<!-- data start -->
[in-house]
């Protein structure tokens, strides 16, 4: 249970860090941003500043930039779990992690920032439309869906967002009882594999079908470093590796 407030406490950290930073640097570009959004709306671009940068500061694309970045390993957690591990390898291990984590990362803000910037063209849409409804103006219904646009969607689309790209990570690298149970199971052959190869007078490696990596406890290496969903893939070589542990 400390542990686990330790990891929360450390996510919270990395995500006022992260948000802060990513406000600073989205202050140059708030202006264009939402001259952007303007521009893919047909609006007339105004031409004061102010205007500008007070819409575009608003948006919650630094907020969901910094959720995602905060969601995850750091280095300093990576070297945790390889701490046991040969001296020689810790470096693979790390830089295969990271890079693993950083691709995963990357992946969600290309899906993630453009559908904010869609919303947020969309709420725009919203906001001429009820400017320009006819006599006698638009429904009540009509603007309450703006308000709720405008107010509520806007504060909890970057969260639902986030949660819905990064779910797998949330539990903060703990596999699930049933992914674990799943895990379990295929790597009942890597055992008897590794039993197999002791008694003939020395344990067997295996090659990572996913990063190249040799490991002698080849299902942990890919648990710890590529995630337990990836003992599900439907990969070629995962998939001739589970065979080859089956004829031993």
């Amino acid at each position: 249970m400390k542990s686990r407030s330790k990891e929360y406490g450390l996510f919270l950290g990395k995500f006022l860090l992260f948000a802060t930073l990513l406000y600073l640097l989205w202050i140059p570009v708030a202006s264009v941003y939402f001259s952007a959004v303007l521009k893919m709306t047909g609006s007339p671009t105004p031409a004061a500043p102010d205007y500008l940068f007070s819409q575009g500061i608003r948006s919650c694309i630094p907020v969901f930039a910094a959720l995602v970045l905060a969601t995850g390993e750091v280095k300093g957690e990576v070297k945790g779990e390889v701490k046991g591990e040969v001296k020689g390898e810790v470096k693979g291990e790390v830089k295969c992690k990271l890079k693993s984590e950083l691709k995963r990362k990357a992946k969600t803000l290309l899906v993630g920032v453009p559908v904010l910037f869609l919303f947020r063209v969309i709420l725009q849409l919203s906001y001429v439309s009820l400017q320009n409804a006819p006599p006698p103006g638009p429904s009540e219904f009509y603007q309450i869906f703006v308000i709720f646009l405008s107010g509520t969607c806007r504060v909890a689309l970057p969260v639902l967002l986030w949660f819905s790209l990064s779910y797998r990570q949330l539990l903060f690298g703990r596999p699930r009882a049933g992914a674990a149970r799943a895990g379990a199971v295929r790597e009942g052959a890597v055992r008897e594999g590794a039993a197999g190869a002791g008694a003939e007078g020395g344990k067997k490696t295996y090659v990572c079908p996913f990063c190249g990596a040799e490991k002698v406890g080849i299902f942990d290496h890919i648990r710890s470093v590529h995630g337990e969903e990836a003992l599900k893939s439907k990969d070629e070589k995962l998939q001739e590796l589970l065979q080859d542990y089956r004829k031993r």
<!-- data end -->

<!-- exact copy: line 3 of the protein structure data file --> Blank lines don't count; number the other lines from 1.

């Amino acid at each position: 249970m400390k542990s686990r407030s330790k990891e929360y406490g450390l996510f919270l950290g990395k995500f006022l860090l992260f948000a802060t930073l990513l406000y600073l640097l989205w202050i140059p570009v708030a202006s264009v941003y939402f001259s952007a959004v303007l521009k893919m709306t047909g609006s007339p671009t105004p031409a004061a500043p102010d205007y500008l940068f007070s819409q575009g500061i608003r948006s919650c694309i630094p907020v969901f930039a910094a959720l995602v970045l905060a969601t995850g390993e750091v280095k300093g957690e990576v070297k945790g779990e390889v701490k046991g591990e040969v001296k020689g390898e810790v470096k693979g291990e790390v830089k295969c992690k990271l890079k693993s984590e950083l691709k995963r990362k990357a992946k969600t803000l290309l899906v993630g920032v453009p559908v904010l910037f869609l919303f947020r063209v969309i709420l725009q849409l919203s906001y001429v439309s009820l400017q320009n409804a006819p006599p006698p103006g638009p429904s009540e219904f009509y603007q309450i869906f703006v308000i709720f646009l405008s107010g509520t969607c806007r504060v909890a689309l970057p969260v639902l967002l986030w949660f819905s790209l990064s779910y797998r990570q949330l539990l903060f690298g703990r596999p699930r009882a049933g992914a674990a149970r799943a895990g379990a199971v295929r790597e009942g052959a890597v055992r008897e594999g590794a039993a197999g190869a002791g008694a003939e007078g020395g344990k067997k490696t295996y090659v990572c079908p996913f990063c190249g990596a040799e490991k002698v406890g080849i299902f942990d290496h890919i648990r710890s470093v590529h995630g337990e969903e990836a003992l599900k893939s439907k990969d070629e070589k995962l998939q001739e590796l589970l065979q080859d542990y089956r004829k031993r």